Areta is further shocked over Hadrian’s blasé announcement that he’s in love with Haesel and intends to treat her as his equal. Areta isn’t upset because Hadrian’s her husband, as they no longer live together and Areta herself has picked up a new lover, some dude named Sark; she’s upset because treating a slave equally will make Hadrian look like a fool. But Areta is such a changed character that eventually she dismisses even this, content that Hadrian is happy.
Since Areta has dropped the mantle as the series harlot, Poppea takes it over. Oft mentioned since the first volume but unseen until now, Poppea turns out not to be the Empress of Desire or even Poppea the Elder; Frances has a habit of just using various names from Roman history, this being another instance. Poppea is though a whip-wielding, slave-beating hussy, and when her wealthy husband realizes she’s making a fool of herself, debasing herself in her lust for studly slave Strabo, he arranges for dumb-as-an-ox Strabo to be kidnapped onto some merchant vessel and conveniently taken from Rome for several months.
Another ongoing plot concerns tomboy Melanos, who is about to give birth to the child she conceived with the now-dead Plautus. Meanwhile she still entertains herself by taunting Alexander, the wealthy fop who continues to lust for her. As we’ll recall, Melanos now owns Mertice (ie the sister of Haesel, Saelig, and the other Britons of the first volume), having bought her from Alexander, who barely registered the girl, despite her obvious obsession for him.
Melanos, playing a game, dresses Mertice up like a highborn lady and invites Alexander over for dinner, with Alexander immediately pining for this girl he’s certain he’s seen before. But Mertice, following Melanos’s orders, leaves Alexander in the lurch, and Melanos digs the knife deeper by revealing to Alexander that he’s been lusting over a slave. It all ends with Alexander swearing vengeance and Mertice crying due to her continued love for the fop.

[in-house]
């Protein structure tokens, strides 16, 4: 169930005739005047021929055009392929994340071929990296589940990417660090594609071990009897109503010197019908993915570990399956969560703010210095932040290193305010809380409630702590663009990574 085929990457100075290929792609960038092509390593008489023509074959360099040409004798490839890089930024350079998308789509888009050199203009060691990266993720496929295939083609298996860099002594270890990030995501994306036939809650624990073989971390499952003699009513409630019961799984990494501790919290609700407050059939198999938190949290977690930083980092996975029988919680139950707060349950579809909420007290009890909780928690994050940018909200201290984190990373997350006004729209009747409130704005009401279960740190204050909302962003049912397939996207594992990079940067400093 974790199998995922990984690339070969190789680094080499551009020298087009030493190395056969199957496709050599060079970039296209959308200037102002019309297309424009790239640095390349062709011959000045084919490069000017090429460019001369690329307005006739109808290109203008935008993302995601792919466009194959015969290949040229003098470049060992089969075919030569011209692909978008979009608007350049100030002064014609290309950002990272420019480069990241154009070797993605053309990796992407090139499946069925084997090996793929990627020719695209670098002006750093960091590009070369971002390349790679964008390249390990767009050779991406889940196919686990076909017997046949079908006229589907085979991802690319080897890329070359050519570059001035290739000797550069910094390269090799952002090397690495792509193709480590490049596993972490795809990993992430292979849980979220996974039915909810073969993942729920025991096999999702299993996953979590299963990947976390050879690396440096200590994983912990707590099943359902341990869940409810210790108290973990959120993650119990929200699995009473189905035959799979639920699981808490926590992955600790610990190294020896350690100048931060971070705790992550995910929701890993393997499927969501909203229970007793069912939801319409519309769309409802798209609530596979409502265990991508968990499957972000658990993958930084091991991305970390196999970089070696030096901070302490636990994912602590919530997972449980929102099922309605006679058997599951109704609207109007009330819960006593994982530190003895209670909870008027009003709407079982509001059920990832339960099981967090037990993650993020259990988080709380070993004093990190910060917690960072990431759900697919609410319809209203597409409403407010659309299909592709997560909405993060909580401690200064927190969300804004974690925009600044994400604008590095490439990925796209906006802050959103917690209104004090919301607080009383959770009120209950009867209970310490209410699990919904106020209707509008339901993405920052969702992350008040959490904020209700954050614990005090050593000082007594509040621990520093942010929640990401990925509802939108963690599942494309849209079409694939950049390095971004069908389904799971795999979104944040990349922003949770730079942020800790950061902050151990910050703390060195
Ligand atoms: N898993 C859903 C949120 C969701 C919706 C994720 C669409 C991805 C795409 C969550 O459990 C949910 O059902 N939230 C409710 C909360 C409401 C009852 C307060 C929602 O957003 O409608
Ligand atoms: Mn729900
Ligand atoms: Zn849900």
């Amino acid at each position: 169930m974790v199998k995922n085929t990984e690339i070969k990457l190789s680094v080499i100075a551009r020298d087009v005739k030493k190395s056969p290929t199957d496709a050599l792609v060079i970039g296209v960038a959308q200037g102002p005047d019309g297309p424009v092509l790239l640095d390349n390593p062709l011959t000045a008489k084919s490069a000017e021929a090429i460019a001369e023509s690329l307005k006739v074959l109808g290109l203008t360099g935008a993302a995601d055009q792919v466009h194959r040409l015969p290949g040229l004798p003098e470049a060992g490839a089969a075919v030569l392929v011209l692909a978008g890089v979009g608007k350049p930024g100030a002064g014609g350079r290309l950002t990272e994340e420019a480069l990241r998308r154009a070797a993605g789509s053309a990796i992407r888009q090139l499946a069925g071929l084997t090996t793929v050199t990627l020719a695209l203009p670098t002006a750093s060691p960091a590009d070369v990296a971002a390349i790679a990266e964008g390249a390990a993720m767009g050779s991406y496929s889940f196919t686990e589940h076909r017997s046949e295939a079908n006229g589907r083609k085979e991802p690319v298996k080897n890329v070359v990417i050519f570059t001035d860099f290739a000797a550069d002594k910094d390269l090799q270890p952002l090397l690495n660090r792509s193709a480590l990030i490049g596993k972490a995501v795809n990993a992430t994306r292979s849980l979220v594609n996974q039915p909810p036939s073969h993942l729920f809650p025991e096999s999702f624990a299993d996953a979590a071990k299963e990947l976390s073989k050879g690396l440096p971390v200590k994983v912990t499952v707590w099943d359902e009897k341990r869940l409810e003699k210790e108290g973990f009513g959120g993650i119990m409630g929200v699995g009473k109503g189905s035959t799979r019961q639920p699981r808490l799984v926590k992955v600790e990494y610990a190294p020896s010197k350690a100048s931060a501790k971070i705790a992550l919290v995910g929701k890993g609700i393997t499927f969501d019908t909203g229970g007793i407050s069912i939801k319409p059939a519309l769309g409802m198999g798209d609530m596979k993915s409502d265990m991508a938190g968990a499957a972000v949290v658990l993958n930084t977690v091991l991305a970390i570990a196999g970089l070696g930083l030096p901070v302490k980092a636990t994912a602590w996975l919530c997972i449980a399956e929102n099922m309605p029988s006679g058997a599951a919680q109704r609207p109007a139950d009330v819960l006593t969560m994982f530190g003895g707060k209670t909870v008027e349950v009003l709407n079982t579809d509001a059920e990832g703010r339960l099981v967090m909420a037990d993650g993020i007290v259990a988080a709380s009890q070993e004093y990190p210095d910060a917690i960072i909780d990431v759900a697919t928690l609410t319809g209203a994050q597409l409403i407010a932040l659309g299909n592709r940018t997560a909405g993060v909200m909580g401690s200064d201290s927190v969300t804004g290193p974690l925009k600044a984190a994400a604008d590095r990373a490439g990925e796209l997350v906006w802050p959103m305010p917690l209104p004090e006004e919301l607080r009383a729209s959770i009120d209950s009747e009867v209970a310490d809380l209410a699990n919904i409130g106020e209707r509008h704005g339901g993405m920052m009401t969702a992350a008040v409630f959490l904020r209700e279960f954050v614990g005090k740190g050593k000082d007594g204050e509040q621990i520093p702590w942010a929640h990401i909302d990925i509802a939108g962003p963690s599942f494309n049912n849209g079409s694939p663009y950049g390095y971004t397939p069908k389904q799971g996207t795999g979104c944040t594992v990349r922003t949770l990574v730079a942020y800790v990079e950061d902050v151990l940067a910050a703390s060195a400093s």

As usual there’s a bit of sex here and there, particularly when it comes to detailing how casually it was treated in the ancient world, but it’s relayed in the same antiseptic style as previous such scenes. More focus is placed this time out on the travails of the pregnant women in Brotan’s Farm and the ongoing melodramatic storylines. And speaking of Brotan, he continues with this volume’s continued theme of men debasing themselves (willingly or not) for slave-girls.
In a very strange storyline, Brotan happens upon Vanus, an attractive Roman woman. Brotan, fat and lecherous despite (actually due to) his wealth, immediately latches upon the woman, not just due to her beauty but because she treats him like shit. Brotan, having ruled his farm for the past twenty-odd years, is so used to being obeyed by slaves that it takes him for a loop that here, finally, is a woman who tells him where to go.
So what does Brotan do? He turns himself into a slave, following Vanus around and doing everything for her; things get pretty lurid when he makes himself her bed-slave, not there to have sex with her, but to lick her feet after she’s had sex with other men (and women)! In fact Brotan is so thoroughly taken with Vanus that he signs out of his contract on the farm, turning it over to doctor Malen, and decides to stay here in Rome as Vanus’s slave. It’s all very strange.
Once again Frances turns in a short book, about 160 pages, that still seems to be longer, due to the small print and thick chunks of text. As with previous installments, more focus is sometimes placed on telling than showing, and as stated there’s still a distant vibe to the book, same as the ones that came before, of an author who wants to write Roman trash but doesn’t want to get his toga dirty.